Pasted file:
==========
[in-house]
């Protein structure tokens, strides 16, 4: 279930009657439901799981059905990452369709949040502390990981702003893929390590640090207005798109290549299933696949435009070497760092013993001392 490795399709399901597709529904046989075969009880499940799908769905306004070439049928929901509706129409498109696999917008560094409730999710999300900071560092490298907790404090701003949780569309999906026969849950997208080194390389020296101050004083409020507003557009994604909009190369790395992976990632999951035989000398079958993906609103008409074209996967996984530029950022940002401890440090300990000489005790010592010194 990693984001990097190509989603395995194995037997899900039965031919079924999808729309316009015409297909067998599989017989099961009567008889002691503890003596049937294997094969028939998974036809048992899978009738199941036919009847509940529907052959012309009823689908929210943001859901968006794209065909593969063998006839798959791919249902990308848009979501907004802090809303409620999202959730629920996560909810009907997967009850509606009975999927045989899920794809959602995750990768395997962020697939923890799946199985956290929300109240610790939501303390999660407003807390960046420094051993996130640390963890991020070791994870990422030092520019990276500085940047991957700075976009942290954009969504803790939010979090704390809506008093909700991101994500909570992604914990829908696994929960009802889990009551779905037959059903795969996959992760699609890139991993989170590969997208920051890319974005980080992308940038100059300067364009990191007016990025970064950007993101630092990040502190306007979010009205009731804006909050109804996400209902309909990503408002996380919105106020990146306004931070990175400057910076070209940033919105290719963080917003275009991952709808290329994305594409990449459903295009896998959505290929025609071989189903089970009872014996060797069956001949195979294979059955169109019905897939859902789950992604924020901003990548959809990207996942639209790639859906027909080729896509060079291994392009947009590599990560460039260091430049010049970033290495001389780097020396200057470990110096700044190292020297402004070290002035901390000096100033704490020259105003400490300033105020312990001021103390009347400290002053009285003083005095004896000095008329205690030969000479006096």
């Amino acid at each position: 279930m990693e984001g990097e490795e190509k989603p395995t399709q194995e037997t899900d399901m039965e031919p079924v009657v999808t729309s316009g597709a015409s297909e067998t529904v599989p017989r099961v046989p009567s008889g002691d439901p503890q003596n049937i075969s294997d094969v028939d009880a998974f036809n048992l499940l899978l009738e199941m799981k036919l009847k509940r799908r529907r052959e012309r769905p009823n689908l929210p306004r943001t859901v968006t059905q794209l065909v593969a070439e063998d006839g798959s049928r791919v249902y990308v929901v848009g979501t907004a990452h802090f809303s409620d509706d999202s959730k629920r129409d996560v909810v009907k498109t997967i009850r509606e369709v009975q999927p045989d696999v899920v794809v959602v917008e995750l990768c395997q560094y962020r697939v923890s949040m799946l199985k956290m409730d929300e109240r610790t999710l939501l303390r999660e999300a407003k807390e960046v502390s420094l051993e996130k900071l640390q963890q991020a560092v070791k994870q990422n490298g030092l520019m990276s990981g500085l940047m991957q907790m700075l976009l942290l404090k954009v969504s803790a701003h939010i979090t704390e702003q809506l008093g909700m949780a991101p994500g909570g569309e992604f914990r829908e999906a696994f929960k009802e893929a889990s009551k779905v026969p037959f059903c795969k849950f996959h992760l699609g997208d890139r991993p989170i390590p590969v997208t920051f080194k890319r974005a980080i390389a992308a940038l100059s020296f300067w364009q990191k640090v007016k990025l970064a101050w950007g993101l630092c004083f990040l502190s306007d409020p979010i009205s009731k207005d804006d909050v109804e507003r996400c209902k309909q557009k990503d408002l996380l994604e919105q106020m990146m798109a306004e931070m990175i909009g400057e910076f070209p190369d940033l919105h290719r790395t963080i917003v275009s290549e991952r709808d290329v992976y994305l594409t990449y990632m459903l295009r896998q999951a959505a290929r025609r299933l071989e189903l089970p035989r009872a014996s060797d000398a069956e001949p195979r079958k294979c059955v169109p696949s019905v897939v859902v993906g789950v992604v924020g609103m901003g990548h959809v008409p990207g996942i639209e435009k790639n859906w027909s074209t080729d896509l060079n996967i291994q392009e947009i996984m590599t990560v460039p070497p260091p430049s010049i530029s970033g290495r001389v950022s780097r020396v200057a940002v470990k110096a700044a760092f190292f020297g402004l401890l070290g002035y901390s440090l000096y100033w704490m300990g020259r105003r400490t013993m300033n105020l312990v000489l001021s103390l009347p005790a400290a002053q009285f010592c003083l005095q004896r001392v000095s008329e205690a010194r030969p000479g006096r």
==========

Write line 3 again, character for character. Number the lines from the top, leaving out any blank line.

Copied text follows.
């Amino acid at each position: 279930m990693e984001g990097e490795e190509k989603p395995t399709q194995e037997t899900d399901m039965e031919p079924v009657v999808t729309s316009g597709a015409s297909e067998t529904v599989p017989r099961v046989p009567s008889g002691d439901p503890q003596n049937i075969s294997d094969v028939d009880a998974f036809n048992l499940l899978l009738e199941m799981k036919l009847k509940r799908r529907r052959e012309r769905p009823n689908l929210p306004r943001t859901v968006t059905q794209l065909v593969a070439e063998d006839g798959s049928r791919v249902y990308v929901v848009g979501t907004a990452h802090f809303s409620d509706d999202s959730k629920r129409d996560v909810v009907k498109t997967i009850r509606e369709v009975q999927p045989d696999v899920v794809v959602v917008e995750l990768c395997q560094y962020r697939v923890s949040m799946l199985k956290m409730d929300e109240r610790t999710l939501l303390r999660e999300a407003k807390e960046v502390s420094l051993e996130k900071l640390q963890q991020a560092v070791k994870q990422n490298g030092l520019m990276s990981g500085l940047m991957q907790m700075l976009l942290l404090k954009v969504s803790a701003h939010i979090t704390e702003q809506l008093g909700m949780a991101p994500g909570g569309e992604f914990r829908e999906a696994f929960k009802e893929a889990s009551k779905v026969p037959f059903c795969k849950f996959h992760l699609g997208d890139r991993p989170i390590p590969v997208t920051f080194k890319r974005a980080i390389a992308a940038l100059s020296f300067w364009q990191k640090v007016k990025l970064a101050w950007g993101l630092c004083f990040l502190s306007d409020p979010i009205s009731k207005d804006d909050v109804e507003r996400c209902k309909q557009k990503d408002l996380l994604e919105q106020m990146m798109a306004e931070m990175i909009g400057e910076f070209p190369d940033l919105h290719r790395t963080i917003v275009s290549e991952r709808d290329v992976y994305l594409t990449y990632m459903l295009r896998q999951a959505a290929r025609r299933l071989e189903l089970p035989r009872a014996s060797d000398a069956e001949p195979r079958k294979c059955v169109p696949s019905v897939v859902v993906g789950v992604v924020g609103m901003g990548h959809v008409p990207g996942i639209e435009k790639n859906w027909s074209t080729d896509l060079n996967i291994q392009e947009i996984m590599t990560v460039p070497p260091p430049s010049i530029s970033g290495r001389v950022s780097r020396v200057a940002v470990k110096a700044a760092f190292f020297g402004l401890l070290g002035y901390s440090l000096y100033w704490m300990g020259r105003r400490t013993m300033n105020l312990v000489l001021s103390l009347p005790a400290a002053q009285f010592c003083l005095q004896r001392v000095s008329e205690a010194r030969p000479g006096r």